Music

Vasaeleth: Crypt Born and Tethered to Ruin

The duo strips death metal of all its trappings and reduces it to a primal sound truly deserving of the term.


Vasaeleth
Release: Album: Crypt Born and Tethered to Ruin
Label: Profound Lore
US Release Date: 2010-02-16
UK Release Date: 2010-02-22
Amazon

During a conversation with Profound Lore label owner Chris Bruni a couple years ago, he expressed his desire to find more bands who held true to the sound of death metal at its absolute purest and not what’s come to be known as the death metal of today, the immaculately produced, technically insane, and compressed, triggered sounds of the Behemoths and Job for a Cowboys of the mainstream metal world. Instead, his eyes were set on finding acts more in the vein of Autopsy, Carnage, and Nihilist. In other words, bands who couldn't care less about how tightly they could pull off blastbeats or how many notes they could cram into a single passage, instead focusing on evoking death in every sense of the word: the atmosphere, the sound, and the stench. Australia’s Portal and subsequent side project Impetuous Ritual have gone a long way towards realizing Profound Lore’s vision, but the discovery of Vasaeleth has turned out to be a real coup.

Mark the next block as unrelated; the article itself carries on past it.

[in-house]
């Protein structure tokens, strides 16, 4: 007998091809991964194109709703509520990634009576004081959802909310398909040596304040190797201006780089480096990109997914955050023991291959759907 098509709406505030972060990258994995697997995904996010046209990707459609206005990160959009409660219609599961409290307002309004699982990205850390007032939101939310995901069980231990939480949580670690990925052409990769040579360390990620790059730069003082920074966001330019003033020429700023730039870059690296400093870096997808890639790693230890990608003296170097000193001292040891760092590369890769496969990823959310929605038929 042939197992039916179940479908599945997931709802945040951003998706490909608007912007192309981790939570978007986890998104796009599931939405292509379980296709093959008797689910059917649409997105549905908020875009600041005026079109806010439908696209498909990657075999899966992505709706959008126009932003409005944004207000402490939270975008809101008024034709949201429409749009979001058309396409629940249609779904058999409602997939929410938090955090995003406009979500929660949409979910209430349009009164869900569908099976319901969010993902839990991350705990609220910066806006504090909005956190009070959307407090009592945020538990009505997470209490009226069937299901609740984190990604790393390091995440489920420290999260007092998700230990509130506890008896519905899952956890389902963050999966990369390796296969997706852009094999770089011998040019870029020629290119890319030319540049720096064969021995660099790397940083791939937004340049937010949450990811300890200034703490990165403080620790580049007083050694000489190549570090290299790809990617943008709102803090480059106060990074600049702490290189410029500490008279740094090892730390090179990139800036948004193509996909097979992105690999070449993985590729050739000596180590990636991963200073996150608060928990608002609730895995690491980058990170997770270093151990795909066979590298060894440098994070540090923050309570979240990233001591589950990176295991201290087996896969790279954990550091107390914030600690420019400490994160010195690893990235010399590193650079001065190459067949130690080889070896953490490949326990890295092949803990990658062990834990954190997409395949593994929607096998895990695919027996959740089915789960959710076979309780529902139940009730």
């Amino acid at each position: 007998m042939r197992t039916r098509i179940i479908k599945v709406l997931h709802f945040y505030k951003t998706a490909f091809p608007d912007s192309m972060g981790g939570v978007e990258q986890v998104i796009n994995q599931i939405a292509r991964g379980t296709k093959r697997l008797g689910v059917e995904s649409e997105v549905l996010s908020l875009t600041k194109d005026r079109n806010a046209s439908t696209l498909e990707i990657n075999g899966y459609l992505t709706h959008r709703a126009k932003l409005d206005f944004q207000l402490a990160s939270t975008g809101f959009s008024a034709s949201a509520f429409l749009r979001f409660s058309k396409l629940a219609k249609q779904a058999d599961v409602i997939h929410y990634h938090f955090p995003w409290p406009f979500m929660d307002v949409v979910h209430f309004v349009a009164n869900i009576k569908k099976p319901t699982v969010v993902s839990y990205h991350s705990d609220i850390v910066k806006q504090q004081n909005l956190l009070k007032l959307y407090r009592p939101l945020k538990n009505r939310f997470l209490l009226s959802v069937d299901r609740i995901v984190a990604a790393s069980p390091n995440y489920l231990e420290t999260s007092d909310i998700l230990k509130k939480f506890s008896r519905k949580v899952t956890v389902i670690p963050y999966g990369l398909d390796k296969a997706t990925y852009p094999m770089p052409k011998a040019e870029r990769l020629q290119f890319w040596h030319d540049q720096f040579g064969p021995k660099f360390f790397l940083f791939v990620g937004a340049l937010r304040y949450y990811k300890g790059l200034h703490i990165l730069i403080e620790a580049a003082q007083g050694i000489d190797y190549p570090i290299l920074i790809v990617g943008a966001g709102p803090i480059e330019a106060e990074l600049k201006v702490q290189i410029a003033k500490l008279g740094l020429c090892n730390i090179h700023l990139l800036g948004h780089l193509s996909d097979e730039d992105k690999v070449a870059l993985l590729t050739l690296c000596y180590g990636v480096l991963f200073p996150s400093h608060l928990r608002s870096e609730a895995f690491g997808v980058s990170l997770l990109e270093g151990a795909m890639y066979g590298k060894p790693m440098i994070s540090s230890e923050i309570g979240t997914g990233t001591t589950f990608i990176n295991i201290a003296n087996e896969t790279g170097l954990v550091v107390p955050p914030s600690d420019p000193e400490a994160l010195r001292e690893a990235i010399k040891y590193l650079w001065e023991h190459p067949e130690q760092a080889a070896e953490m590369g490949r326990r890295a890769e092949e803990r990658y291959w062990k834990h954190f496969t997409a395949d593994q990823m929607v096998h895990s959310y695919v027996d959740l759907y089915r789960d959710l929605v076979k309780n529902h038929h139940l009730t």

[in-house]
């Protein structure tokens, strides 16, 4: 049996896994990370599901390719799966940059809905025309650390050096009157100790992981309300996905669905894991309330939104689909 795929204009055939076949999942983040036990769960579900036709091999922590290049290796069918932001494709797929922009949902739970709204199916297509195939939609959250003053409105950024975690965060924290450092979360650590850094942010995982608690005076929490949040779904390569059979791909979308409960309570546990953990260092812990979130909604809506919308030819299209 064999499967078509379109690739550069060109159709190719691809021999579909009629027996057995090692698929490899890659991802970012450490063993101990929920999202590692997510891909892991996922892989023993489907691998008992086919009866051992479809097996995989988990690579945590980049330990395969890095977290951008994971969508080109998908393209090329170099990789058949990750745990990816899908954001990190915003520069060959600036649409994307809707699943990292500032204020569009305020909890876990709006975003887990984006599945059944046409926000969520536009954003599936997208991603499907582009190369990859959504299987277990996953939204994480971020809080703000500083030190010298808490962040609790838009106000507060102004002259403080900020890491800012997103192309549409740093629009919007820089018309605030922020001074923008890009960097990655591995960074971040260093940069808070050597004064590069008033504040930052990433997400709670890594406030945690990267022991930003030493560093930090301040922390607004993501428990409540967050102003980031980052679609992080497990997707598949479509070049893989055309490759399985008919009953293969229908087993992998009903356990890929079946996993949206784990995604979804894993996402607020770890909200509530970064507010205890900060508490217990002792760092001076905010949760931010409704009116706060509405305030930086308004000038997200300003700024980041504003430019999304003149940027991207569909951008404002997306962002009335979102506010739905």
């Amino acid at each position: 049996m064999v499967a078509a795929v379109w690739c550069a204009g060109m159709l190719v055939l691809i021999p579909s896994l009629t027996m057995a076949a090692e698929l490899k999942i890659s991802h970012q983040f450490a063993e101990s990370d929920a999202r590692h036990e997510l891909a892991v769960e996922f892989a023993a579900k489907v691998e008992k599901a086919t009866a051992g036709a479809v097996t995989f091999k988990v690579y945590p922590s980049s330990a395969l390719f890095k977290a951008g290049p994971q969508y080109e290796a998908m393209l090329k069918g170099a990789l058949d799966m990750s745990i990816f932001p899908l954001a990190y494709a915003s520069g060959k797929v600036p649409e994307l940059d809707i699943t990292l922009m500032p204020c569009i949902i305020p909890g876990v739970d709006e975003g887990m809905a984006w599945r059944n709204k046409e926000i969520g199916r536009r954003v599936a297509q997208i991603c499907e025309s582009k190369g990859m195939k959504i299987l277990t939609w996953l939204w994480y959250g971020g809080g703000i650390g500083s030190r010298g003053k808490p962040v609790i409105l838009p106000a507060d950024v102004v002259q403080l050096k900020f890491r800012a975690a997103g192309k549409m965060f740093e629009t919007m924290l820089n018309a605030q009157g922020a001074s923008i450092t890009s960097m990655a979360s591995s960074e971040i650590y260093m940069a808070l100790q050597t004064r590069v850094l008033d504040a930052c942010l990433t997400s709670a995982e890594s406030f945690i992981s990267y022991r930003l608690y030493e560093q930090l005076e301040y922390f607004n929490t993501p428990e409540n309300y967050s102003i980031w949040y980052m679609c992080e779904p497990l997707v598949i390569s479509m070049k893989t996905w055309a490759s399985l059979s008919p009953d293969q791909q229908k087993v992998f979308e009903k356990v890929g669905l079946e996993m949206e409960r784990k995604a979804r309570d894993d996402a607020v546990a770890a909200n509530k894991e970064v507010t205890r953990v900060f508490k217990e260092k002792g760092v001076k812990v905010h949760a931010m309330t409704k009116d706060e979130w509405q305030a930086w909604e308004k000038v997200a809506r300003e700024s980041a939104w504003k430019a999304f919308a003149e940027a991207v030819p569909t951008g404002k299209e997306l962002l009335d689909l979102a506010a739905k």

A collaboration between Georgia multi-instrumentalist O.A. and Texas-based drummer Antinom, Crypt Born and Tethered to Ruin stubbornly hearkens back to death metal's formative years, as the production boasts a suffocating, no-frills tone similar to early Venom and Hellhammer, and the ungodly vocals sound like field recordings of a supremely pissed-off spelunking Orc. It's such a simple approach, but this half-hour record is devastating. The malevolence of "Poisoned Tongue" is venomous, not to mention eloquent: "Towards my breast and with poisoned tongue lick your cheek, to turn it black as coal / My gangrenous wound becomes your baby." "Curse Seeping Through Flesh" boasts riffs and string-bends akin to Celtic Frost's Morbid Tales, the rhythm section on "Poisoned Tongue" creates a murk thick as tar, while "Adorned and Iridescent" tosses in doom-inspired passages and an astonishing, inexplicably beautiful keyboard-backed coda. It's the kind of primitive metal that will thrill those who've grown jaded with death's current direction and swiftly edify youngsters who consider Suicide Silence the be-all and end-all of brutality.

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